Once again, the government is sticking its nose where it doesn’t belong, and trying to make life better, when in actuality they are making life worse. Their latest progressive endeavor to make life “better” is “debt-free” college.
Red Alert Politics reports:
The Progressive Change Campaign Committee, along with leaders in Congress, are pushing for legislation and grassroots support to eliminate student debt. But is it as good as it sounds?
Upon closer inspection, the idea of “debt-free college” is not only irresponsible, but also an unrealistic promise to young people.
While this proposal certainly sounds good there are a number of problems with it. First, after reading the entire report by Red Alert Politics, I saw nothing specifically detailing how they plan to make college “debt-free.” Since there are no details as to how they plan to make college “debt-free,” I think it is safe to assume that “debt-free” college will come at the expense of the American taxpayer.
Several weeks ago, I wrote a column on Bernie Sanders and his College for All Act, which would completely eliminate college tuition. This “debt-free” college proposal sounds suspiciously like a reincarnation of the College for All Act.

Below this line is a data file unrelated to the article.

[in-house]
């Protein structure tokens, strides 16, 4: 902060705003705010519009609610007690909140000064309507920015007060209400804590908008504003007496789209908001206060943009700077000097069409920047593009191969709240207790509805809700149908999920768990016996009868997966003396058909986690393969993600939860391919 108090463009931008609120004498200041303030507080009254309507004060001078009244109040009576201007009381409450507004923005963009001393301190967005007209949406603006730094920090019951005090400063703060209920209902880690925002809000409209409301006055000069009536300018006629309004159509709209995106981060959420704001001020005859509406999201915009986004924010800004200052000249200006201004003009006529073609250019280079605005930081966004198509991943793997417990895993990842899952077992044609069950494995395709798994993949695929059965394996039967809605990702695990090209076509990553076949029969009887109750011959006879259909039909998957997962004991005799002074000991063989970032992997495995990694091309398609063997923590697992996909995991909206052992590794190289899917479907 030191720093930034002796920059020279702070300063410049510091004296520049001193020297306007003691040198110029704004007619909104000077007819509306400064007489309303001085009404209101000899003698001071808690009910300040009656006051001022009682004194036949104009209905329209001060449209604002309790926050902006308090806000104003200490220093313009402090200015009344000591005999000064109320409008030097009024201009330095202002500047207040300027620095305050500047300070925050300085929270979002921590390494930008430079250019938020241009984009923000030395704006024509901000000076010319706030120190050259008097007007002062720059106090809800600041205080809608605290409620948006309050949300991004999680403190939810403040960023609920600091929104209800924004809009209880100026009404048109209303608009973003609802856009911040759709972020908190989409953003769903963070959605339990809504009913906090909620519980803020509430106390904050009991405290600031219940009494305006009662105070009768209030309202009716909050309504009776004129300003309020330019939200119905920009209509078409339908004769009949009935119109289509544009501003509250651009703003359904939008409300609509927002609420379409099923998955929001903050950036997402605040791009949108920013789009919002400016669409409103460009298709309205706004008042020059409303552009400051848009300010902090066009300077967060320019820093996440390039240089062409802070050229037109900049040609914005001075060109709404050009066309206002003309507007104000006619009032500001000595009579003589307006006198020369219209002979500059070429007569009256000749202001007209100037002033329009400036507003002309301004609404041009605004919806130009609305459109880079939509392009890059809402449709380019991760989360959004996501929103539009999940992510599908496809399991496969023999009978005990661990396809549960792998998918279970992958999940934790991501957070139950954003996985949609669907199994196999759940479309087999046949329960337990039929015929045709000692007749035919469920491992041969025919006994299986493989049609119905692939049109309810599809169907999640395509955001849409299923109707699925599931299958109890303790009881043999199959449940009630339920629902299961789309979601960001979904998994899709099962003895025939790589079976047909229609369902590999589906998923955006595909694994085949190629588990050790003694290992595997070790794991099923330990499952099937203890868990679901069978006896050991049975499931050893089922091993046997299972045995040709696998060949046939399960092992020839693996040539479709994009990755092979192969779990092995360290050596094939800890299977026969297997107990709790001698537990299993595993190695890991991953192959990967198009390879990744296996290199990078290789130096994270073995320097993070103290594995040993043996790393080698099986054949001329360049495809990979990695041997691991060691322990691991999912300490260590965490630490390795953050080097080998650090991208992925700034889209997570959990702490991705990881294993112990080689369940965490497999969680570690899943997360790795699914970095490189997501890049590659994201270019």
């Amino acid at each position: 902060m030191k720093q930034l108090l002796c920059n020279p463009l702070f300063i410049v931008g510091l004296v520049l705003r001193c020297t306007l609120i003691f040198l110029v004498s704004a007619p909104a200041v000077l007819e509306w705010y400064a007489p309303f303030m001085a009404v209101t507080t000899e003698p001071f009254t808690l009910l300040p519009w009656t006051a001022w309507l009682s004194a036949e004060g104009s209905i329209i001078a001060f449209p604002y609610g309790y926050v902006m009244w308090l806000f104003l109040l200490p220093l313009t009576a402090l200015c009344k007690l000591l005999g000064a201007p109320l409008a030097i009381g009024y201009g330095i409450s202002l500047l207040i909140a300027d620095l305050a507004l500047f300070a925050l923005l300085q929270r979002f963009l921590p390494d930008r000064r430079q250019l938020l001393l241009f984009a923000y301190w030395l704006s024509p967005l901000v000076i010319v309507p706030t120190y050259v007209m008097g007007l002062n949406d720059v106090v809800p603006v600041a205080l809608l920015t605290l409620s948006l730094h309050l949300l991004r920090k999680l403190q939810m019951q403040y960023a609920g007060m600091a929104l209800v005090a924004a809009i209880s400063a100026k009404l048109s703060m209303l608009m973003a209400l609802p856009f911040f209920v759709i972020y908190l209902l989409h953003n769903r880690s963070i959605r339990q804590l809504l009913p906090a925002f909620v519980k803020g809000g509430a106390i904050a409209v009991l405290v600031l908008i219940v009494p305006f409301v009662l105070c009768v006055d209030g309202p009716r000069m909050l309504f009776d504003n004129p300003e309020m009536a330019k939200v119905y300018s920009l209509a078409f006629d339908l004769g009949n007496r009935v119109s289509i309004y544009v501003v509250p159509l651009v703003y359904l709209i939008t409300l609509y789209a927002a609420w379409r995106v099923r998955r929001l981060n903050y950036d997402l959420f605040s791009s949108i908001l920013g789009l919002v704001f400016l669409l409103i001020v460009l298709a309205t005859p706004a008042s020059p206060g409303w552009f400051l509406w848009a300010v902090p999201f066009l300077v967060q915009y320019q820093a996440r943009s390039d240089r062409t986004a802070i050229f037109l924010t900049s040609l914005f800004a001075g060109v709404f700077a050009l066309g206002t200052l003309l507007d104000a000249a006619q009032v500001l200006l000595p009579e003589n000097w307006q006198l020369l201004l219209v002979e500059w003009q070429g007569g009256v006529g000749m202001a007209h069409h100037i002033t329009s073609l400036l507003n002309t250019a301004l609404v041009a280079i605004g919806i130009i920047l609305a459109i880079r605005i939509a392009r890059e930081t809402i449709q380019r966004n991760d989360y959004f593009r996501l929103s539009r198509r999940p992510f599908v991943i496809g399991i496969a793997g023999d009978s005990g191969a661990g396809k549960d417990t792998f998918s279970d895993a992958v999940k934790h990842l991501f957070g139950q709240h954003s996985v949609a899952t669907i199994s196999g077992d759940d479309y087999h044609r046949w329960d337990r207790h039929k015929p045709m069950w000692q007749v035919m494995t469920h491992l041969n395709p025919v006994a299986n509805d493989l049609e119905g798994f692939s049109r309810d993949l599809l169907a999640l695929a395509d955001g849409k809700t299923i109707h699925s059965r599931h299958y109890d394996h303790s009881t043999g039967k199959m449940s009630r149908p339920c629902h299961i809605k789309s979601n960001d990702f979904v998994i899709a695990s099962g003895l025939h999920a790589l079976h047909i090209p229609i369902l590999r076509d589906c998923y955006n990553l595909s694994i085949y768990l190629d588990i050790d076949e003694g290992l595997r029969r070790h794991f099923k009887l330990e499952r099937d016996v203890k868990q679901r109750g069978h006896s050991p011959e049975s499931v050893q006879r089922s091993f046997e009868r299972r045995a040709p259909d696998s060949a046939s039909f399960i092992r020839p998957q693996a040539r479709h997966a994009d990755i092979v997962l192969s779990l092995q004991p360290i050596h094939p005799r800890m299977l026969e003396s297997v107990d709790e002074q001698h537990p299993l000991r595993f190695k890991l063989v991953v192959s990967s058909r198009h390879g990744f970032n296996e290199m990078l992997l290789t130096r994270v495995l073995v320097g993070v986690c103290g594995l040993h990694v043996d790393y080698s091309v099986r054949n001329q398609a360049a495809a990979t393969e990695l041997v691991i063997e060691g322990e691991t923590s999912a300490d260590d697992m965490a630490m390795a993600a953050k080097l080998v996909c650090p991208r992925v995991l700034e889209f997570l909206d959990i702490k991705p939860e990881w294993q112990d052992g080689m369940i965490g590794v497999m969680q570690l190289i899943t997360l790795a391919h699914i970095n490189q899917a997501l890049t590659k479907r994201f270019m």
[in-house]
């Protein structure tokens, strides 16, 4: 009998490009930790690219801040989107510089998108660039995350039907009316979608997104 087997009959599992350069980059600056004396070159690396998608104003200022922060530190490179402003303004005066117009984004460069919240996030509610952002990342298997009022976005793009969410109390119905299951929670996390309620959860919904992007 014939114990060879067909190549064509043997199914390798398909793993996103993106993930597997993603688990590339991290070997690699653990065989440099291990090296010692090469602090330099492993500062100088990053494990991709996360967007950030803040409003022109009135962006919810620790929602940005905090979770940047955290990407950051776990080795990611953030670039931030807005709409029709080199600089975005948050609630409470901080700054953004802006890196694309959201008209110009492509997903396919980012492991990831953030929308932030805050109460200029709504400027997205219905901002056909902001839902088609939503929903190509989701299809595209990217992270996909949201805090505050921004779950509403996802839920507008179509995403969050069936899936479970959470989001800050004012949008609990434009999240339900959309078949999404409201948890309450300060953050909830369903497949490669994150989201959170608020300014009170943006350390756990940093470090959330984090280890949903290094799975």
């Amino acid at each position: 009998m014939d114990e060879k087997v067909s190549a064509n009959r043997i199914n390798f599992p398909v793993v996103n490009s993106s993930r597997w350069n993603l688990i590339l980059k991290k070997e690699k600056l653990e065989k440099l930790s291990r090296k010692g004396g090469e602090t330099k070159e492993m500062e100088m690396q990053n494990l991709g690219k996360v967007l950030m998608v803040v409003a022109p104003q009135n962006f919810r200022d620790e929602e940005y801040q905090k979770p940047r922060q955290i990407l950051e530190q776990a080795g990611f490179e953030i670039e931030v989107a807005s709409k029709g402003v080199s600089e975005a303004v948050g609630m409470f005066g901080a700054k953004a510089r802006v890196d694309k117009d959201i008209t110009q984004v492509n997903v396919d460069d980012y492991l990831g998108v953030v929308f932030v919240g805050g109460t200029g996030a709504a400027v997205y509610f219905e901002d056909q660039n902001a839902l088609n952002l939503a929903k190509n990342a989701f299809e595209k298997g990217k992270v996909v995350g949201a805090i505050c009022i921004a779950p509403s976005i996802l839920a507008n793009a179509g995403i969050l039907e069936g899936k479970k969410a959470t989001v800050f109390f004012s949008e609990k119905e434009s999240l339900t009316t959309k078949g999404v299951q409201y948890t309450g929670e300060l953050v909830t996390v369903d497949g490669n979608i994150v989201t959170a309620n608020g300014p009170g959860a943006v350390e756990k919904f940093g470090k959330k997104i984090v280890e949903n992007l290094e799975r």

One of the primary problems with the endeavor to make college “debt-free” is: who is going to pay for this, if not the students? The American taxpayer, that’s who. That doesn’t necessarily make these college degrees “debt-free.” These students will likely end up paying the bill themselves further down the road.
The problems with the “debt-free” college proposal extend further.
According to Red Alert:
Sen. Chuck Schumer (D-N.Y.) told the crowd that the enormous debt students face from higher education is ‘just plain wrong’ and that it ‘goes against the American grain.’
I agree that college costs way more than it should. I agree that students should not have to accumulate massive amounts of debt in order to achieve higher education. I was fortunate to be able to find a college that fit my needs, interests, and desires while not having to take on debt.
There is more than one way to graduate college debt-free. It’s called working. It’s called getting of your butt and finding a job–a full-time job if you have too.
Don’t tell me that you can’t work full-time and go to school full-time either. You can! I have done it, and I am doing it. Yes, it will require sacrifice, and it might mean working a job you hate or cutting down on social time. Anything worth doing is going to require sacrifice. If you aren’t willing to make the sacrifice, you don’t want it that badly.
Not only does the debt-free college proposal take away the incentive from those of us who have been working our butts off, but it gives a free ride to those who aren’t willing to work for it. “Debt-free” college is a bad idea not only for these reasons, but also because it is likely just another burden to the already struggling American taxpayer.